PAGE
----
Now that the fields are slowly drying out, I need to go over them with the chain-drag to break up all the old manure piles and cow pies that did not break down on my poor soil over the last six months of winter. On Betty’s lush fields, manure disappears in weeks. On my acid acres, it can linger in a petrified state seemingly forever. I bought a chain-drag years ago to deal with this. With the manure scattered thinly it has an better chance of disintegrating and feeding the soil.
I’ve been looking for used wheel weights and chains for my lawn mower for some time. The four-foot iron chain-drag is just heavy enough that the mower will often balk going up slopes. I called my young friend D to ask him if he knew of anyone getting rid of old weights and chains.
“Forget that,” he said gruffly. “I’ll drop off my four-wheeler for you to use. It’s four-wheel drive.”
Oh, my. I had ridden on a four-wheeler exactly twice. The first time was back in 2005 when I took my cow Katika to a farm half an hour away to be bred by their bull. The farmer invited me to have a look at his herd, which was grazing deep in his acreage. “Hop on,” he said, and so I found myself in a full-body press, hanging on for dear life to the waist of a perfect stranger as we rocketed up wooded trails to look at cows.
The second time was last summer, when I’d hired D to help me take down hundreds of sapling black cherries around the pond. We were sweating in the hot sun and scratchy branches when I looked up and saw a strange truck pull in up the hill at the garage. It parked, people got out and back in, and then the truck began to leave.
“Gosh, I wonder who that is?” I asked idly.
“Hop on,” said D, jerking his head toward his four-wheeler, and again I was clinging like a limpet with my face buried in a man’s back. Unfortunately, unbeknownst to me at the time, D loves to go fast. Vrroooom! We roared up the twisty dirt road, bouncing high over ruts and leaning around curves, while I screamed with terror and D laughed and gunned the accelerator. We caught up to the truck just as it paused before pulling out onto the highway. I managed to dismount and totter to the door. It was my friend Mike, driving someone else’s truck. He looked at my ashen face and said in concern, “Gee, Sis, what’cha doin’?”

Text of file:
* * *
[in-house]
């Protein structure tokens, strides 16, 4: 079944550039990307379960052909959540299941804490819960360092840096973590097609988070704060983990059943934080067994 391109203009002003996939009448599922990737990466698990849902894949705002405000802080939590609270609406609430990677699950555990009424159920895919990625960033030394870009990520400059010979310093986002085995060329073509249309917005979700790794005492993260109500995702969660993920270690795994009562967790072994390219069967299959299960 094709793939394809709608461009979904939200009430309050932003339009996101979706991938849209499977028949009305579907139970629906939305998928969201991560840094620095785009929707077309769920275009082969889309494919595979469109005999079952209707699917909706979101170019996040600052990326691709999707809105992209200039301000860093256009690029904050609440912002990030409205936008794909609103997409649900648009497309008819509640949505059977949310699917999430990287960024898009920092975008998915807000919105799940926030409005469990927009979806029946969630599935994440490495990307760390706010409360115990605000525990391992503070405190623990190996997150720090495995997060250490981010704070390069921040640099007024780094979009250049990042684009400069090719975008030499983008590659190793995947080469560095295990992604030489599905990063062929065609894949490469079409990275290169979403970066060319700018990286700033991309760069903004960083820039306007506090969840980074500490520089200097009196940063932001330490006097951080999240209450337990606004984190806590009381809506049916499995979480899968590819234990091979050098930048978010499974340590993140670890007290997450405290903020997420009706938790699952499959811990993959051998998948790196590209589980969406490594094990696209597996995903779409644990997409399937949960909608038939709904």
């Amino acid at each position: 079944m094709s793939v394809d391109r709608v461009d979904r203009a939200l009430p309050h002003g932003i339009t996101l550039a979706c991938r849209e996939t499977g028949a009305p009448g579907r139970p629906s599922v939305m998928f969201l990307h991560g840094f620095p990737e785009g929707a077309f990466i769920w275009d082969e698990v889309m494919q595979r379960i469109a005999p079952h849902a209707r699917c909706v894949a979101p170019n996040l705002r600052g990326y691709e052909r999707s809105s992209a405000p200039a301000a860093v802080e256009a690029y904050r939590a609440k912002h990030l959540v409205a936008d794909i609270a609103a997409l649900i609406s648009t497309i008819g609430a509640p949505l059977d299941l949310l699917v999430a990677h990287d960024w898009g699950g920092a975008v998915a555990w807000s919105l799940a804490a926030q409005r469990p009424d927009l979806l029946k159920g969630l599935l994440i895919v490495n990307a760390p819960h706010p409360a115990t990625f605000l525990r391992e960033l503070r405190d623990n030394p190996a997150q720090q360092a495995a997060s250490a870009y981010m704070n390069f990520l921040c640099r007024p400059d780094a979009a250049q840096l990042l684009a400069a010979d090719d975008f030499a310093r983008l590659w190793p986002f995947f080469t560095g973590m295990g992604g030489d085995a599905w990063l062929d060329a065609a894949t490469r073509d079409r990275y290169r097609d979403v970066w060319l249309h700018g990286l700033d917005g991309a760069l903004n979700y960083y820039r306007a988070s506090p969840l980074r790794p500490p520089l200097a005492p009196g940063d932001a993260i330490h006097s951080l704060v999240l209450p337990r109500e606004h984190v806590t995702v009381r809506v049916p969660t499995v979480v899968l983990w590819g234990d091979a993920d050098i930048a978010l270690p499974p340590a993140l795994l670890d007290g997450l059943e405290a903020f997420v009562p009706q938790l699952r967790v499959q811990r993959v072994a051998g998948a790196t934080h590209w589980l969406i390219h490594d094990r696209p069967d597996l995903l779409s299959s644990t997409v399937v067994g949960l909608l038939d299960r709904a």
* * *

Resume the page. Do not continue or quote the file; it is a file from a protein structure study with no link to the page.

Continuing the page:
After that, I gave D a fierce scold and the four-wheeler a wide berth. He apologized, still laughing. He couldn’t really imagine anyone being frightened. But I am a complete wuss.
Now D was offering to let me drive the monster myself. I dithered. It certainly would make my life easier, but…
Two nights ago he brought the machine down after work. Patiently (for him, one of the most impatient people alive), he showed me the ignition, the ON button, the choke, the accelerator, the foot-controlled gears, the parking brake. My brain was frozen with dread and struggled to follow. “I need to write this down,” I said nervously. He brushed that off. “You don’t need to write nothin’ down! Just listen.”
He backed the four-wheeler off his trailer and then watched as I anxiously climbed onto the seat, followed his instructions to start and shift, and the machine crept up and down the driveway. His face was a study. He and his father, both naturals on heavy equipment, have always been amazed by my ineptitude with machines. (“You ain’t really dumb,” Allen would always encourage me.)
“You’ll be fine,” D said kindly at last. Then he added, “But Emma drives faster’n you do.”
His granddaughter, Emma, has just turned four years old.
I’m so grateful to these friends who help me so often.